i would go and see someone with chickens who is prepared to show you around their set up, and talk you through it. Our farmer was brilliant. I saw how he ran his farm and it helped me gauge what was important and what wasn't.

TeddyBare · 07/11/2010 09:09

Thanks for the replies.
To clarify a bit, chicken keeping will be for me - dd will not be encouraged to get too near them they wont be her pets. I'm just anticipating that she will want to help out with them sometimes. I'm also not particularly concerned about eggs as we don't eat many. If we end up with a lot then it wont be a problem distributing them around friends.
I hadn't thought about having a roof except for around the trees. Do they mind not getting much sunlight?
We have 2 donkeys and a pony, so I was just planning to add the chickens onto the mucking out list with them.
Do you have a solid base over the whole run or just part of it?

OP posts:
Constance39 · 07/11/2010 12:10

Wow - donkeys! Envy

You are no stranger to muck then Grin

I have the roof to keep it dry, keep the fox out (easier than wire and one side is brick wall, he'd just walk along the top and straight in!) and I have wire round the tree on a batten system. It's totally secure (hopefully)

I only paved round the perimeter as a deterrent to digging under, but the wire is sunk in about a foot anyway. The inside of the run is just earth.

They get plenty of sun, it's quite a high roof (about 6-8ft, sloping) so it comes in from the sides. It's fine. It just keeps the rain off.

OhWesternWind · 08/11/2010 07:36

Hi - we have some ex-batts and some "fancy" hens (well, cream legbars for the blue eggs). The ex-batts have needed no more care than the legbars, in fact they are much easier to catch and handle than the legbars. I know that this might not be the same for all ex-batts, but we said clearly to the rescue people that we were novices and they picked us some of the hens in better condition.

I'd wholeheartedly recommend getting some ex-batts to anyone. They might not be the best looking hens in the world but they are friendly and fun, and it has been wonderful watching them getting used to a proper hen's life and discovering what the world, rather than a shed, is all about. We're planning on getting two more out of the next rescue batch! They are also a lot cheaper than pedigree/hybrids which can be around £12-15 for a hybrid and £20 upwards for a pedigree depending on breed and the area you are in.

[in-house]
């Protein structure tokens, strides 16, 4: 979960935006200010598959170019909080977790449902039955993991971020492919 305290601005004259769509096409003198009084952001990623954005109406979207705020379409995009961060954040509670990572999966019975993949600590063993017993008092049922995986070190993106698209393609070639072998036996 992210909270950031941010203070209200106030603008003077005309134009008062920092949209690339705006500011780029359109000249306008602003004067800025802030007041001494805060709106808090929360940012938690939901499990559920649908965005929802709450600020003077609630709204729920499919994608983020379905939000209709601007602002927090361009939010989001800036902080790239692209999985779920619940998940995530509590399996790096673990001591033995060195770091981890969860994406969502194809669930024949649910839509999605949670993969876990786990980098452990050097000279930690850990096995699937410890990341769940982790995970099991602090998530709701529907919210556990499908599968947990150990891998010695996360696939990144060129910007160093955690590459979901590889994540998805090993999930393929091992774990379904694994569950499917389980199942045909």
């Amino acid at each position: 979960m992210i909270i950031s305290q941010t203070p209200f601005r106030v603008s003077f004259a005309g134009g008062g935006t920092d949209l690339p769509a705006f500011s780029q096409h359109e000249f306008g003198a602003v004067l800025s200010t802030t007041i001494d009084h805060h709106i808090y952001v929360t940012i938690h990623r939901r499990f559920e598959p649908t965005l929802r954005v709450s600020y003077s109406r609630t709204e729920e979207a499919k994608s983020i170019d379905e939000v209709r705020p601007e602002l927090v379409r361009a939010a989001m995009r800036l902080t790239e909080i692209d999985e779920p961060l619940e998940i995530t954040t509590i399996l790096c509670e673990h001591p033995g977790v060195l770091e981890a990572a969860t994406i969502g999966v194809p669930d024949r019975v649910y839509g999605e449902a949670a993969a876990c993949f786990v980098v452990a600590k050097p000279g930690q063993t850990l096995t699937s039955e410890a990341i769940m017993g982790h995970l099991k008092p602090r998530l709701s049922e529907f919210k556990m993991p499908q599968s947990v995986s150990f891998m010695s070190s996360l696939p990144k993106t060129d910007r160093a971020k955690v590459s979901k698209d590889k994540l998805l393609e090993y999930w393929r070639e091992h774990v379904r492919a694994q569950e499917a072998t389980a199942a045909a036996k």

If you have animals already, you will be fine with hens. TBH, I think I look after my hens pretty well but over a week I would say I spend maybe only 5-10 minutes clearing their house and enclosure of poo, topping up water and food etc. I do a big clean out of a weekend and that takes maybe 20 minutes to half an hour. If you factor in all the time I spend watching them then the total goes way up as it's quite addictive and they are such fun. They don't cost all that much either in terms of food - pellets and corn are pretty cheap, and although the wormer and disinfectant etc aren't, a little goes a long way. There are a lot of supplements, treats etc that you can buy for them that probably aren't strictly necessary and which do cost a lot of money, but you can get by on a lot less.

We have four at the moment and will soon have 6. This is a good number for us - not too few, not too many - and like someone else said, if you have too many eggs then there will be no shortage of volunteers to help take them off your hands Smile

I don't think the hens will get too cold - it's better for them to have shady areas as conversely they can get too hot in the summer. Ours have a cherry tree and a large shrub (hebe) in their run - they love to hide in the bush but haven't caused it any damage so far. Maybe hebe is one of the few plants unpalatable to hens!

It sounds like yours will be fine - go for it!

Grockle · 16/11/2010 21:23

My chooks take 10 mins a day (feed, water) with maybe 20 mins a weekend to clean them out properly although I can spend hours watching them roam around the garden.

My sussex girls are very friendly and tolerate cuddles (from a 5 yr old) but my Coulumbia blacktail is skittish and wants nothing to do with us.